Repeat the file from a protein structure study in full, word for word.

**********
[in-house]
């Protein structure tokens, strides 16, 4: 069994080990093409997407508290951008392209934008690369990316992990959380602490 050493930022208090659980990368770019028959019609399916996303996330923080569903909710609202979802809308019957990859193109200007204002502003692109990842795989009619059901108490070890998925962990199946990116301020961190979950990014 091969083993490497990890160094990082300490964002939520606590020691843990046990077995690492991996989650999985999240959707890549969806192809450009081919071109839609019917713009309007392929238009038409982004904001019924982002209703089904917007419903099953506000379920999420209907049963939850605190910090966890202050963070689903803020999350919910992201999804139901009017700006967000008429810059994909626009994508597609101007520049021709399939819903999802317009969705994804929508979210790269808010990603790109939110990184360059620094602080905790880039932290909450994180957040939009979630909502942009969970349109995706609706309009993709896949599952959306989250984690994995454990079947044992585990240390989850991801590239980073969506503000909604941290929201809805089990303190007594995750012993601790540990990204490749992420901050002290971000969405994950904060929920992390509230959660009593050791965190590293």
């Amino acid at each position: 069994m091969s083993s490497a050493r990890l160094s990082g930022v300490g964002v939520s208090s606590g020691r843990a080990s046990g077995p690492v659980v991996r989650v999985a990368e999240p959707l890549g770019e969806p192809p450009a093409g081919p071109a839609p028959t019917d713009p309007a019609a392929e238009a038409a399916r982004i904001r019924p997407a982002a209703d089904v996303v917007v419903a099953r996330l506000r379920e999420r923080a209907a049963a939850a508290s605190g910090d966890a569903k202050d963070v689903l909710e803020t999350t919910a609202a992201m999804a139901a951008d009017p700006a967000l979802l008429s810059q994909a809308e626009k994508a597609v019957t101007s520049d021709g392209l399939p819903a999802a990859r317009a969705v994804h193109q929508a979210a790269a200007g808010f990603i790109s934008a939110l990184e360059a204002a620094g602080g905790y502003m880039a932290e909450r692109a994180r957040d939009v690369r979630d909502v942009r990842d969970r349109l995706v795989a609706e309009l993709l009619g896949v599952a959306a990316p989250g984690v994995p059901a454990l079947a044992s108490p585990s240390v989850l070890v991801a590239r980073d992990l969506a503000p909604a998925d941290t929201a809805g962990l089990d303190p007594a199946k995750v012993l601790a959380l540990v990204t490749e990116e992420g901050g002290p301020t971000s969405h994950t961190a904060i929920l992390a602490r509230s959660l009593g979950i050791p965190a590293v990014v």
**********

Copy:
[in-house]
């Protein structure tokens, strides 16, 4: 069994080990093409997407508290951008392209934008690369990316992990959380602490 050493930022208090659980990368770019028959019609399916996303996330923080569903909710609202979802809308019957990859193109200007204002502003692109990842795989009619059901108490070890998925962990199946990116301020961190979950990014 091969083993490497990890160094990082300490964002939520606590020691843990046990077995690492991996989650999985999240959707890549969806192809450009081919071109839609019917713009309007392929238009038409982004904001019924982002209703089904917007419903099953506000379920999420209907049963939850605190910090966890202050963070689903803020999350919910992201999804139901009017700006967000008429810059994909626009994508597609101007520049021709399939819903999802317009969705994804929508979210790269808010990603790109939110990184360059620094602080905790880039932290909450994180957040939009979630909502942009969970349109995706609706309009993709896949599952959306989250984690994995454990079947044992585990240390989850991801590239980073969506503000909604941290929201809805089990303190007594995750012993601790540990990204490749992420901050002290971000969405994950904060929920992390509230959660009593050791965190590293």
């Amino acid at each position: 069994m091969s083993s490497a050493r990890l160094s990082g930022v300490g964002v939520s208090s606590g020691r843990a080990s046990g077995p690492v659980v991996r989650v999985a990368e999240p959707l890549g770019e969806p192809p450009a093409g081919p071109a839609p028959t019917d713009p309007a019609a392929e238009a038409a399916r982004i904001r019924p997407a982002a209703d089904v996303v917007v419903a099953r996330l506000r379920e999420r923080a209907a049963a939850a508290s605190g910090d966890a569903k202050d963070v689903l909710e803020t999350t919910a609202a992201m999804a139901a951008d009017p700006a967000l979802l008429s810059q994909a809308e626009k994508a597609v019957t101007s520049d021709g392209l399939p819903a999802a990859r317009a969705v994804h193109q929508a979210a790269a200007g808010f990603i790109s934008a939110l990184e360059a204002a620094g602080g905790y502003m880039a932290e909450r692109a994180r957040d939009v690369r979630d909502v942009r990842d969970r349109l995706v795989a609706e309009l993709l009619g896949v599952a959306a990316p989250g984690v994995p059901a454990l079947a044992s108490p585990s240390v989850l070890v991801a590239r980073d992990l969506a503000p909604a998925d941290t929201a809805g962990l089990d303190p007594a199946k995750v012993l601790a959380l540990v990204t490749e990116e992420g901050g002290p301020t971000s969405h994950t961190a904060i929920l992390a602490r509230s959660l009593g979950i050791p965190a590293v990014v």